IN RE: The BOULEVARD ENTERTAINMENT, INC.
This appeal from the Trademark Trial and Appeal Board (“TTAB”) of the United States Patent and Trademark Office (“PTO”) involves section 2(a) of the Trademark Act, 15 U.S.C. § 1052(a), which precludes registration of marks that consist of or comprise “immoral, deceptive, or scandalous matter.” Appellant The Boulevard Entertainment, Inc. (“Boulevard”) seeks to register “1-800-JACK-OFF” and “JACK-OFF” as marks on the Principal Register for “entertainment in the nature of adult-oriented conversations by telephone.” The examining attorney refused to register the marks under section 1052(a), and the TTAB affirmed the refusal to register on the ground that the marks consist of or comprise scandalous matter. Because substantial evidence supports the TTAB's finding that the term “jack-off” is an offensive and vulgar reference to masturbation and that Boulevard's use of the marks refers to that meaning, we affirm.
Boulevard provides adult entertainment services over the telephone. Customers can dial alphanumeric numbers to contact Boulevard's telephone actors and actresses, who offer adult-oriented conversations for a fee. Boulevard alleges that it receives more than 1.2 million phone calls per year to its “JACK-OFF” brand phone numbers.
On January 6, 1998, Boulevard applied to register “1-800-JACK-OFF” based on its “actual use of that mark for telephone entertainment services, namely interpersonal telephone services for adults.” On January 21, 1998, Boulevard applied to register “JACK-OFF” based on an intent to use that mark for the same services. Boulevard subsequently modified the description of its services to “entertainment in the nature of adult-oriented conversations by telephone.”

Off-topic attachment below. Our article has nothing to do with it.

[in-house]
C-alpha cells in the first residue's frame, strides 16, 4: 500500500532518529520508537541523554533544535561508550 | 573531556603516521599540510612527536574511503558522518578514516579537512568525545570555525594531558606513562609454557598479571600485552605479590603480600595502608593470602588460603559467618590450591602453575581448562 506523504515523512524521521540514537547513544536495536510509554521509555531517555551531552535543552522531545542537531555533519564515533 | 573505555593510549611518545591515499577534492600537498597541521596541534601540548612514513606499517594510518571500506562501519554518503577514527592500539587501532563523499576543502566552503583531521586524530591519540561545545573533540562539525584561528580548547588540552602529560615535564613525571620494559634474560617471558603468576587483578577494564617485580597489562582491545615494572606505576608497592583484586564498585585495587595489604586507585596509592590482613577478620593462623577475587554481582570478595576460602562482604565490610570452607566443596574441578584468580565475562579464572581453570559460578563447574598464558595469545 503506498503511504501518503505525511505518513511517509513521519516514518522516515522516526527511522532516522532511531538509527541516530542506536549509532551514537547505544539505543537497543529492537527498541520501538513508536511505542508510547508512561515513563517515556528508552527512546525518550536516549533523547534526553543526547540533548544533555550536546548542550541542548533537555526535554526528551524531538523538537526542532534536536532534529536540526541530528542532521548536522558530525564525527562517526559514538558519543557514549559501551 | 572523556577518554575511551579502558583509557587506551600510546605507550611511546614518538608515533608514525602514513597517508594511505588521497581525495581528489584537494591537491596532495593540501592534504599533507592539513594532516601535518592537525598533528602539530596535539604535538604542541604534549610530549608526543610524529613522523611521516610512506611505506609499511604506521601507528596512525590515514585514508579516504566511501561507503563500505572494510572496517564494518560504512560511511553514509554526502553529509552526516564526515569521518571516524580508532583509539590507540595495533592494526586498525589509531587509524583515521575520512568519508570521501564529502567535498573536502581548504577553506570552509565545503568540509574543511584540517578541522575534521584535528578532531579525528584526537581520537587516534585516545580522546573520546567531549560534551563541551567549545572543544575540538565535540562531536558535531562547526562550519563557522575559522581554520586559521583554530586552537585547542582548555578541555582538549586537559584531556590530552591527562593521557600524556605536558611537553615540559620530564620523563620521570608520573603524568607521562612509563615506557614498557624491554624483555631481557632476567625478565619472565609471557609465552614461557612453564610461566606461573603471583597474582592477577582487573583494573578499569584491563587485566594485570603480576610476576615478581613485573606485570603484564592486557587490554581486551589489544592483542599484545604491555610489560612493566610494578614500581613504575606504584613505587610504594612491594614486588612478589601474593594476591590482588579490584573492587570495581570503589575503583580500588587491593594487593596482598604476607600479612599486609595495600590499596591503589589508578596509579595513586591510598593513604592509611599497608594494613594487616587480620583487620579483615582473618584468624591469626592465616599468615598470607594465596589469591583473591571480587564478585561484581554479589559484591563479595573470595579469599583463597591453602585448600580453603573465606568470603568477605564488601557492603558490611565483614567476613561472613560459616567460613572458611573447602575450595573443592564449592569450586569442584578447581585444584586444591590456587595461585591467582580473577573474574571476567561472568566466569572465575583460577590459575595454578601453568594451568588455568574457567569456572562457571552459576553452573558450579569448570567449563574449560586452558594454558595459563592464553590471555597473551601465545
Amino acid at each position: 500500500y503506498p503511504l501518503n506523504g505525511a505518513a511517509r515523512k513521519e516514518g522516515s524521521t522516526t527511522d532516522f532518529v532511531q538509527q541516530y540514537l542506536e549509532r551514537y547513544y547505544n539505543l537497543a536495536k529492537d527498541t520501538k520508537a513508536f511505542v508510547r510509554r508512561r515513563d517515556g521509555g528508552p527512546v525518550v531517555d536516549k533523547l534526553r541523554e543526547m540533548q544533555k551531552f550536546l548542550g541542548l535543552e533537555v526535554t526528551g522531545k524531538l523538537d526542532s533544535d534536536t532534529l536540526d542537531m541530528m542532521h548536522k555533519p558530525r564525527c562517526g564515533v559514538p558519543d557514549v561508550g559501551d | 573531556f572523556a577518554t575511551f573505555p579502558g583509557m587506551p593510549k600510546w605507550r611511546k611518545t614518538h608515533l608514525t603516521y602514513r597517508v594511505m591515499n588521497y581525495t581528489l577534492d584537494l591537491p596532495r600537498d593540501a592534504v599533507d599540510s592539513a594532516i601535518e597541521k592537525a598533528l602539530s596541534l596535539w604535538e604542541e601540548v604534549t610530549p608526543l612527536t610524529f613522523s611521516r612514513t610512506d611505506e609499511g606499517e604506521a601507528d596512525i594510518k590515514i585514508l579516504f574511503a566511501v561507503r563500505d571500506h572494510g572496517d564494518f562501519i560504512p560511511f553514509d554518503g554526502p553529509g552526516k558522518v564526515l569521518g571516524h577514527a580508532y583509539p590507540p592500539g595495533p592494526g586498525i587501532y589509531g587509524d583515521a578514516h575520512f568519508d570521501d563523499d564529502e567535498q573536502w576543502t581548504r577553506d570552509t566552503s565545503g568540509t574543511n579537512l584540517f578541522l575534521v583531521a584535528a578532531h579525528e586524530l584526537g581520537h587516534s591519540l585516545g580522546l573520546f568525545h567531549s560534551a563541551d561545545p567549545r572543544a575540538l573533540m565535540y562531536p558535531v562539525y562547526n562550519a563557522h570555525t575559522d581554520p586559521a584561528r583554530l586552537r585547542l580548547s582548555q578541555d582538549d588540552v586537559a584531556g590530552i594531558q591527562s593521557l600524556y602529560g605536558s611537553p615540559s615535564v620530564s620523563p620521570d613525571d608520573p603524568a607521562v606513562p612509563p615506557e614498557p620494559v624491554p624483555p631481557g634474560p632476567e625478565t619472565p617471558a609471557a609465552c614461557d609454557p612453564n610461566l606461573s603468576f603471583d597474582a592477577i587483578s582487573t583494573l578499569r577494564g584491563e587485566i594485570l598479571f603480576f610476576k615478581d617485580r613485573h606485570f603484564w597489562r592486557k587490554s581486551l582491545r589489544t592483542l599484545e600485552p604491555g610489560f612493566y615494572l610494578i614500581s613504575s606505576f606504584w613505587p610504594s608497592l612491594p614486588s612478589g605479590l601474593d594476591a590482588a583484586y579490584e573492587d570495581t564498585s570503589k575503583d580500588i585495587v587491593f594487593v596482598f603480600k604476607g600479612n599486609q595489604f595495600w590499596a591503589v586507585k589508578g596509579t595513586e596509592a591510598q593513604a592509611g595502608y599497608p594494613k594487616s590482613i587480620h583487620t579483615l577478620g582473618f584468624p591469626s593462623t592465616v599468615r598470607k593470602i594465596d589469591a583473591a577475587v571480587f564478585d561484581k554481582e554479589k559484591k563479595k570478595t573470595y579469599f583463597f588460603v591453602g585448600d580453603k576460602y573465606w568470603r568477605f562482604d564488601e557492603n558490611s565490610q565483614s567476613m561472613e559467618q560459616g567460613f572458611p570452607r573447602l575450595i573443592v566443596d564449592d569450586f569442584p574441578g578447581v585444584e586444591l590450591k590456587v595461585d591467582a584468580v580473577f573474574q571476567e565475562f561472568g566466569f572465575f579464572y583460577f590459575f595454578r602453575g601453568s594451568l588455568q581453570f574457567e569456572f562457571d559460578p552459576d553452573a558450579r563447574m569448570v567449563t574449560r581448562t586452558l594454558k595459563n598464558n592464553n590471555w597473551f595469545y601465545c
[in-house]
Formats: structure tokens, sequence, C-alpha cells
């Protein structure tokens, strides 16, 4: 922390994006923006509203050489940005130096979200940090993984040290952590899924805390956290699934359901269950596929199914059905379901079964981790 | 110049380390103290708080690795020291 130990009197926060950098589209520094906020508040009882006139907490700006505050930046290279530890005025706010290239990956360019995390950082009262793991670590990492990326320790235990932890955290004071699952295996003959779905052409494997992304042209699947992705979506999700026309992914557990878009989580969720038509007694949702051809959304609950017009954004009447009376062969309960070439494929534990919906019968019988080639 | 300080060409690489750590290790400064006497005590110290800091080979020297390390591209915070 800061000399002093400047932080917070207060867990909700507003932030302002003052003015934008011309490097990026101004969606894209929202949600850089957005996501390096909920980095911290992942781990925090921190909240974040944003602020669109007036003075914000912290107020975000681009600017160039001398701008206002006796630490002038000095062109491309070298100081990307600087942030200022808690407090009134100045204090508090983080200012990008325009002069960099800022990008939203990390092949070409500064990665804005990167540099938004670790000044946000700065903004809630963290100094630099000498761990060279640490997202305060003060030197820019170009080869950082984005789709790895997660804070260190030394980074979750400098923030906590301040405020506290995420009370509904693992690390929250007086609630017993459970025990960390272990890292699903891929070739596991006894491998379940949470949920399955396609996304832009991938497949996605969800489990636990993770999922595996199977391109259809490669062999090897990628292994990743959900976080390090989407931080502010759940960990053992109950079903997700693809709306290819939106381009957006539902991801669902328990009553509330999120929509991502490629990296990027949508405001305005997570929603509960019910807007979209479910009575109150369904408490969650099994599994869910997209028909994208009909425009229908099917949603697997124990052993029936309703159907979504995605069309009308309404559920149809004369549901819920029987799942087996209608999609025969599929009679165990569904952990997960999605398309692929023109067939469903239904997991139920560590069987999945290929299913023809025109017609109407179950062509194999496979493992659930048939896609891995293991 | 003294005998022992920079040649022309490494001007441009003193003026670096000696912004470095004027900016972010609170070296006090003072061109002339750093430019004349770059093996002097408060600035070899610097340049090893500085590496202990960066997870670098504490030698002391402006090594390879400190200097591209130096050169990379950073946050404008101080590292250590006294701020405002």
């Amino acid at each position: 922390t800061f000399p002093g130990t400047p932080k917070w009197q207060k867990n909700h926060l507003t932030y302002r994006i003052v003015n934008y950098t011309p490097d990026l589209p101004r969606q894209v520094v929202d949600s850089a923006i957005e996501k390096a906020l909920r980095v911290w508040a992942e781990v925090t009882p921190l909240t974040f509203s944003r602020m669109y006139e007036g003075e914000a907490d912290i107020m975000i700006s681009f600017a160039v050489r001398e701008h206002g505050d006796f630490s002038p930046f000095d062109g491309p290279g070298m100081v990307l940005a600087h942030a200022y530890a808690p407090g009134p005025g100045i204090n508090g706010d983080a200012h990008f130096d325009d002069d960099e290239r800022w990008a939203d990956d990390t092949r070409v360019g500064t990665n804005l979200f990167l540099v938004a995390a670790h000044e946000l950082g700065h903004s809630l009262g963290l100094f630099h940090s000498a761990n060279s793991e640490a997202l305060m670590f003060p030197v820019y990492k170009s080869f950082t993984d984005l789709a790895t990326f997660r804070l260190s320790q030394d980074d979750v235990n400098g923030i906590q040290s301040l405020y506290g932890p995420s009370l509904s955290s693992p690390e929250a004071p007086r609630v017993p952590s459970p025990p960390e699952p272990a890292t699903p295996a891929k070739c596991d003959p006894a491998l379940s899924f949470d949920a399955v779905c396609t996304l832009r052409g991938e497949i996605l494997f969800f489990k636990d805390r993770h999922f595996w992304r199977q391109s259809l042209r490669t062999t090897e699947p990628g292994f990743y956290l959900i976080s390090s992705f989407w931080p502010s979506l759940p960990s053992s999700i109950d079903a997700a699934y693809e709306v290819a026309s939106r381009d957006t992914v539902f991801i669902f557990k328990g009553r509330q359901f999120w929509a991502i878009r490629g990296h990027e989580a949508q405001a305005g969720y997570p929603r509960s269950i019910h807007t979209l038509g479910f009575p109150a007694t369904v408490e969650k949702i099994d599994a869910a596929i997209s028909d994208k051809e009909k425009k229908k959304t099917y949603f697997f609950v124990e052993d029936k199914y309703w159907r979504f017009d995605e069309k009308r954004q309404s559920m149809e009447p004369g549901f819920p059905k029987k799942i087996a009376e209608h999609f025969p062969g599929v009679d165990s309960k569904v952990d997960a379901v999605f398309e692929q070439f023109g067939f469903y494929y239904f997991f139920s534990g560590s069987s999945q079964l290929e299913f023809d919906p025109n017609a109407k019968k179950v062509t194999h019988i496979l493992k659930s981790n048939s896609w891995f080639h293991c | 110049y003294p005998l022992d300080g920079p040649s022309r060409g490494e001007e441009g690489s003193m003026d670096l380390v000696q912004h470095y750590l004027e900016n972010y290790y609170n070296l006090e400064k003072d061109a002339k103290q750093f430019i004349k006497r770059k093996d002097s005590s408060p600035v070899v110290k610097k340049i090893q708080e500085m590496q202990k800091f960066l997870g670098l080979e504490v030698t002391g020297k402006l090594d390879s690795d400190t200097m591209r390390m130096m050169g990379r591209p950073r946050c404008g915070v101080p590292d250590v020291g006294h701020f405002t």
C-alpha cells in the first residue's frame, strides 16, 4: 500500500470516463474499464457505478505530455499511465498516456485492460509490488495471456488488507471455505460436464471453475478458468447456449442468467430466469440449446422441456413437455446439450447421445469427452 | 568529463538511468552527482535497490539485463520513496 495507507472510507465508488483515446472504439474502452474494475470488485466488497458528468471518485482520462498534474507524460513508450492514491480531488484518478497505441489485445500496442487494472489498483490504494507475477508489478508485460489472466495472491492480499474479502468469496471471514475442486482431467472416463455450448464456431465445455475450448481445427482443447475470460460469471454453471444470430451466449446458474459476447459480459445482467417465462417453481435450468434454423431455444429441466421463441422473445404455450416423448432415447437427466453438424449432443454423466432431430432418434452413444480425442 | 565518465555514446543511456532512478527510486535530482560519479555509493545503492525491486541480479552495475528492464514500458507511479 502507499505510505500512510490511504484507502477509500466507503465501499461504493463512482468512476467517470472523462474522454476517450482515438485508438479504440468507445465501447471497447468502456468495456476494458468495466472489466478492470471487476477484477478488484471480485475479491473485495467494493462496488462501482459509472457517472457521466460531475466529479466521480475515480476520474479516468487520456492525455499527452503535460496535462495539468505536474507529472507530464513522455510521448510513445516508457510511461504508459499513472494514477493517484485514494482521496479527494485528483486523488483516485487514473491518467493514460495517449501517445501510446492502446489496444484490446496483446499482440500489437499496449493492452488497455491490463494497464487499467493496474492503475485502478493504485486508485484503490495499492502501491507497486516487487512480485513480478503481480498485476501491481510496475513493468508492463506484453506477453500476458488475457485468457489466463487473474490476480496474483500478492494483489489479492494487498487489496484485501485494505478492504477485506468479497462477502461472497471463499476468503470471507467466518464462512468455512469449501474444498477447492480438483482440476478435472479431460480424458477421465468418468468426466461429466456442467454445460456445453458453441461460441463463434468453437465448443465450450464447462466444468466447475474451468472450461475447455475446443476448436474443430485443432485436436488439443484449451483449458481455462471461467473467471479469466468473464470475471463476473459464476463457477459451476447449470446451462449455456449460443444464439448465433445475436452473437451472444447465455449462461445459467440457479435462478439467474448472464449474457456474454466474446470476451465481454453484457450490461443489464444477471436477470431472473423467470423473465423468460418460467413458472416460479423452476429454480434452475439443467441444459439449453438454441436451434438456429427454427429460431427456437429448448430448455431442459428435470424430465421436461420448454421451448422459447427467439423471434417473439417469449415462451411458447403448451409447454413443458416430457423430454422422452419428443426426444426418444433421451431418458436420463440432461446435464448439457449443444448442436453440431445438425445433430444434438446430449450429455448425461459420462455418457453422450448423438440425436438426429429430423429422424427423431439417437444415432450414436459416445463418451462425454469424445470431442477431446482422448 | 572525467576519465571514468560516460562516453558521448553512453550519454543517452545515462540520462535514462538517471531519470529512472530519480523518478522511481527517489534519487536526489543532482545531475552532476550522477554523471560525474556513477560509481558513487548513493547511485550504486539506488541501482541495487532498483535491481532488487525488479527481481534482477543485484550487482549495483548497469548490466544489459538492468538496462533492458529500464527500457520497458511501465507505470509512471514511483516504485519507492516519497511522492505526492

In office actions dated June 9, 1998, the examining attorney refused registration of the marks on the ground that they comprised immoral and scandalous matter. The examining attorney relied on definitions in four dictionaries to conclude that the term “jack-off” is offensive and vulgar. The examining attorney consulted Webster's Collegiate Dictionary, which defines the term to mean “masturbate” and notes that it is “usu. considered vulgar.” The examining attorney also found the word in Forbidden American English, a book intended “for persons who seek guidance in avoiding giving offense with potentially offensive vocabulary.” The examining attorney explained that two other specialized dictionaries, American Slang and Historical Dictionary of American Slang, define the term as meaning “to masturbate” and that both designate the word as vulgar. Several of the dictionaries, the examining attorney pointed out, provide an alternative definition as meaning “a stupid, incompetent person = jerk,” a “worthless jerk” and “a dolt; idiot,” but each of those alternative definitions is also designated as vulgar or “forbidden.”
The examining attorney noted that Boulevard had submitted evidence from the Lexis/Nexis Research Database consisting of four items that included the term “jack-off.” In response, the examining attorney conducted a search of the same database for the period October 1, 1998, through October 1, 1999. She reported that the search produced unrelated references, such as “she dropped Jack off at school” and references to a rock music group known as “Jack off Jill,” but she attached 15 excerpts that used the term in a relevant manner. Those 15 excerpts, she pointed out, appeared only in non-mainstream publications, which she regarded as evidence of the offensive nature of the term “jack off” to a substantial composite of the general public.